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OHA clears health care providers to resume Johnson & Johnson vaccinations with informed decision-making in patient languages

Salem, Ore. — Oregon health care providers and pharmacies may resume administering the Johnson & Johnson COVID-19 vaccine if they can ensure patients or their caregivers are informed about the benefits and risks of the vaccine in their primary language.

The Oregon Health Authority issued guidance to health care providers earlier today. Currently, there are approximately 124,000 doses of the Johnson & Johnson vaccine that have been stored at Oregon vaccination sites, while providers awaited resolution of the recent federal and Western States safety reviews.

On April 13, the federal Centers for Disease Control and Prevention (CDC) recommended a pause on use of the Johnson & Johnson vaccine following reports of rare and serious blood clots in a small number of people, out of the approximately 7.5 million people who’d been vaccinated at the time.

Yesterday, the Food and Drug Administration lifted the pause, with a warning about the potential for rare blood clots for women under age 50. The Western States Scientific Safety Review Workgroup also found that the Johnson & Johnson vaccine is “generally safe and effective and that the resumption of its use is warranted once culturally and linguistically appropriate patient and provider educational materials in plain language that support informed decision-making are available.”

Medical experts on the Western States Scientific Safety Review Workgroup also stated: “resumption of its use will support COVID-19 vaccine uptake and help reduce severe COVID-19 illnesses and control the pandemic in our states.”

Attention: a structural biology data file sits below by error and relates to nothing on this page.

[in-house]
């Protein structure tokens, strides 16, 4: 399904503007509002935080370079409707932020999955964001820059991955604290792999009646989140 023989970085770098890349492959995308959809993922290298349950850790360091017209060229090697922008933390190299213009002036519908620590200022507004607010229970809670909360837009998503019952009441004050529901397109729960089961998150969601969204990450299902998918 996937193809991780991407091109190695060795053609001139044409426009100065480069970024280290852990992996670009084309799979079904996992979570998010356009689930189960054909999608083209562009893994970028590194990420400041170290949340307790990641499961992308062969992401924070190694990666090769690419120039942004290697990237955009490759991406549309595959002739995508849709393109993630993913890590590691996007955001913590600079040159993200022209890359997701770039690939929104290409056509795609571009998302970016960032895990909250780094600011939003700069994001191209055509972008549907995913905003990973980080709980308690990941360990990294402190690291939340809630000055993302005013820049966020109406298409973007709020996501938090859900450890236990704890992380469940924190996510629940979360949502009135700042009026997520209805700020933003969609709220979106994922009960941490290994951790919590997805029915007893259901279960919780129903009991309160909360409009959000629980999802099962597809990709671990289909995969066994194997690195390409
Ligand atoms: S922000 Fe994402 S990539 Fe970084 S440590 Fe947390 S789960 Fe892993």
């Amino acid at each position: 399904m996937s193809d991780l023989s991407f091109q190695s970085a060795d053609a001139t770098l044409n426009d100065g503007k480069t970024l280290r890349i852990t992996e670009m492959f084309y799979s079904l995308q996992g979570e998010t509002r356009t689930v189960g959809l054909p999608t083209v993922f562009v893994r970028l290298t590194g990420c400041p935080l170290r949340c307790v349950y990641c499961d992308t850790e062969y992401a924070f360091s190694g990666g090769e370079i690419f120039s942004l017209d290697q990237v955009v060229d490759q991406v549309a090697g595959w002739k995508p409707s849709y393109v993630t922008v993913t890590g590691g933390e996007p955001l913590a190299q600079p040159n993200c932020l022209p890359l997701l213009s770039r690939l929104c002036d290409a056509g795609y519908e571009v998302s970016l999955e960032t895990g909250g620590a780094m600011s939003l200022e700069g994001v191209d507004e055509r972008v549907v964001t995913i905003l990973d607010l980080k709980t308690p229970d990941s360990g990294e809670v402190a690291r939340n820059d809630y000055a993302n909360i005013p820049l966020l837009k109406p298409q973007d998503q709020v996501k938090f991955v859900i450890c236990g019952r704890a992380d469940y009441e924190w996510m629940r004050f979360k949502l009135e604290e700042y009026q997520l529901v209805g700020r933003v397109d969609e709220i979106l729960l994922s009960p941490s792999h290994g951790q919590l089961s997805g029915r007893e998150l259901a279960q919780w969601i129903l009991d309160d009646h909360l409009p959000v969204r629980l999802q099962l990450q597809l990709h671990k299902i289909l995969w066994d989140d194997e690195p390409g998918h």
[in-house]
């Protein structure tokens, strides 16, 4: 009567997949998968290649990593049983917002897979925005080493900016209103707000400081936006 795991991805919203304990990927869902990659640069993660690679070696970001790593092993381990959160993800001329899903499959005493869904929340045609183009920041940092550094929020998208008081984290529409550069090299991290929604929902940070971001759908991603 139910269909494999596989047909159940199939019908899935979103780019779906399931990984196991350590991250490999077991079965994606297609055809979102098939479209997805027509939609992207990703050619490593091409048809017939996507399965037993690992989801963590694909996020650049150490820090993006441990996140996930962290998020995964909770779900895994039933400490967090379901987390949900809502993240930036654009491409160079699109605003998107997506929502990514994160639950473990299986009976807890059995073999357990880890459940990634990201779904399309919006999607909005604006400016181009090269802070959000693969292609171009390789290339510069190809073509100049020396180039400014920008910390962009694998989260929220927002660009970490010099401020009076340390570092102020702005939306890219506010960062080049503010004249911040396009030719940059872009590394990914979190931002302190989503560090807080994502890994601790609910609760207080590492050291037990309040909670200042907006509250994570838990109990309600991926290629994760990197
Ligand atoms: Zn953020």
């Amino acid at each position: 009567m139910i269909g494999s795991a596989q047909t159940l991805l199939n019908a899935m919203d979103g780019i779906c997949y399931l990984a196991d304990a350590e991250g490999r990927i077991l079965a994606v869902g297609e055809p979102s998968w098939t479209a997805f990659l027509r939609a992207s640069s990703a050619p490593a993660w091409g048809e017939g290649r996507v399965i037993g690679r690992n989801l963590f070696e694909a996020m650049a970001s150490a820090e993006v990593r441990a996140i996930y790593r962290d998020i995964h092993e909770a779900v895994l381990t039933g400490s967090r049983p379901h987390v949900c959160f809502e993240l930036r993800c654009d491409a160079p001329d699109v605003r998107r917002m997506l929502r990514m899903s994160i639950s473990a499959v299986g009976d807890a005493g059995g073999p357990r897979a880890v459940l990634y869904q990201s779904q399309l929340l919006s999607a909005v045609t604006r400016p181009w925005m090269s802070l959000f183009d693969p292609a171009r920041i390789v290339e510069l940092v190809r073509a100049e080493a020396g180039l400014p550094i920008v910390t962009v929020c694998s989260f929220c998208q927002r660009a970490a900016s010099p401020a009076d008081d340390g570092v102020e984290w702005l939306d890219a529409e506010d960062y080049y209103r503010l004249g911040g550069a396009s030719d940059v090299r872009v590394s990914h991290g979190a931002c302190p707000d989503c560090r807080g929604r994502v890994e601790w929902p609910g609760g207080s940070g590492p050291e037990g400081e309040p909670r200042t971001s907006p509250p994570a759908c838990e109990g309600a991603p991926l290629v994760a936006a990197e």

According to OHA’s guidance to health care providers:

Vaccine providers in Oregon may now resume the use of the Johnson & Johnson COVID-19 vaccine so long as they ensure that recipients or their caregivers receive the new warning information regarding thrombosis and thrombopenia. This information must be provided in the individual’s primary language or in a manner that the individual can understand, considering English language proficiency and Americans with Disabilities Act accessibility needs. Updated fact sheets including this warning have been approved by the FDA, including the Fact Sheet for Healthcare Providers administering vaccine and the Fact Sheet for Recipients and Caregivers.

OHA’s guidance also states: “Recipients of the Johnson & Johnson vaccine should be made aware of this rare potential risk of blood clots within the first three weeks of vaccination. Clinical characteristics include clots in the cerebral, extremity, pulmonary or splanchnic vasculature. Symptoms may include severe or unusual headache, leg pain, shortness of breath, or abdominal pain; petechiae in the arms and shins indicating thrombocytopenia. Those who develop such symptoms should be advised to seek medical attention immediately … Vaccine providers should make information available about which vaccine is available at their site.”

More information about vaccinations in Oregon is available at covidvaccine.oregon.gov.

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